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October 21, 2003

TT: Kind of omnipresent

As I sat down to lunch today at Good Enough to Eat, my Upper West Side hangout, I heard a familiar sound floating over the purr of conversation. Buzzy, keening, coolly anguished...sure enough, it was Miles Davis playing "All Blues," the best-known cut from the most popular album in the history of jazz, Kind of Blue.

I smiled and shook my head at the thought of Miles' being reduced to the status of background music, but I can't say it bothered me. The waitstaff at Good Enough picks the tunes (which vary from perfectly all right to totally awesome), so it's more than likely that someone as yet unborn when Miles, Trane, Cannonball, and Bill Evans strolled into a New York recording studio in 1959 decided to pop Kind of Blue into the CD player 44 years later. Jazz hasn't existed quite long enough to have definitively passed the Test of Time, but I'd say that's a pretty good sign.

I usually read when I'm dining alone, but today the music caused me to become lost in thought. It's easy to forget that Kind of Blue was one of the most radically innovative jazz recordings of its time. For a generation of open-eared players, it was the passport to a new world of improvisation in which the meticulously interlocked tonal harmonies of the swing era were jettisoned in favor of spacious modal prairies around which the soloist wandered seemingly at will. So how is it that so Indisputably Important a recording has wormed its way into the pop-culture landscape of America? Kind of Blue, after all, is one of the very few jazz albums owned by people who know nothing else about jazz. (As I write these words, it ranks 132 in sales among pop-music CDs on amazon.com.) It's the record Clint Eastwood (who knows a lot about jazz) puts on when he comes home from a hard day of assassin-hunting in In the Line of Fire. A whole book has been written about its history and cultural significance. Now it's Muzak--yet it remains as vital and listenable as ever. By what strange alchemy was this transformation effected?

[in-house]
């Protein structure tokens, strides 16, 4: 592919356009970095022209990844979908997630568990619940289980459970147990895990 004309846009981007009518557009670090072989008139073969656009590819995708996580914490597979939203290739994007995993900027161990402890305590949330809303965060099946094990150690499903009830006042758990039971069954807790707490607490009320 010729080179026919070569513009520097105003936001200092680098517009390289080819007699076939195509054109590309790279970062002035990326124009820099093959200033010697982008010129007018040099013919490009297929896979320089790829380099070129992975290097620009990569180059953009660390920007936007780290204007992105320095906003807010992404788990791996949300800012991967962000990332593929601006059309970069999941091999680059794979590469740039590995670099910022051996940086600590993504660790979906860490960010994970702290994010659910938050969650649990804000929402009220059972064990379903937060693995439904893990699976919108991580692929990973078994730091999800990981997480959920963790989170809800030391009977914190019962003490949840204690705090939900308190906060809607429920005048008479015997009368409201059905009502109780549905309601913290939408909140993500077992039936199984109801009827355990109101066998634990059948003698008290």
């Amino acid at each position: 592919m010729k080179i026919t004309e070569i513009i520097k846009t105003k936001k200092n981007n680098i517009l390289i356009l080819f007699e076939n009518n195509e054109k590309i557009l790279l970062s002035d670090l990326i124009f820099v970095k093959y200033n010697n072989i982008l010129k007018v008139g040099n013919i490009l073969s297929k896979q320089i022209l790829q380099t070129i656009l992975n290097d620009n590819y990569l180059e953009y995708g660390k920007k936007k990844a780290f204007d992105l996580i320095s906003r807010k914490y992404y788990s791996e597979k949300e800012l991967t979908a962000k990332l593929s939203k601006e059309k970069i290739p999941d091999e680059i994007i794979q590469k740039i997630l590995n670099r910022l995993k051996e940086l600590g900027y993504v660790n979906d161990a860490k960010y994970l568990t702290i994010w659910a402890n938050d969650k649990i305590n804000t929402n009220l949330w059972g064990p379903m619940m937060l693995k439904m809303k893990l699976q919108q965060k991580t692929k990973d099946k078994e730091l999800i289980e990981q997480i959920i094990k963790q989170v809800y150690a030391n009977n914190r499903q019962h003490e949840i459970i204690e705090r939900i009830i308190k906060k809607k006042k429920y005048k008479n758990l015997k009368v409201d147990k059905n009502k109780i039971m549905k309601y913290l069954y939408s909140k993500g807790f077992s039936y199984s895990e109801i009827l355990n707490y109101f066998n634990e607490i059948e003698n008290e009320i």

Somebody (me, I guess) ought to write an essay about how jazz has come to be used as a cultural signifier in films, TV shows, and ads, an infallible indicator of upper-middle-class hipness. That's part of the reason why a pathbreaking musical statement has become so ubiquitous--but not the biggest part. Kind of Blue, lest we forget, was always popular. It was a hit in 1959, too. Why? Because for all its undeniable radicalism, Kind of Blue is also accessible and memorable. You don't have to know what modal improvisation is to revel in its spare, lucid textures. You don't even have to know who Miles, Trane, Cannonball, and Bill Evans were. Yes, they're doing astounding things--but they don't hit you over the head with their innovations, or try to tie your ears in knots. The results are simple, beautiful, and new, and the last of these is not the first.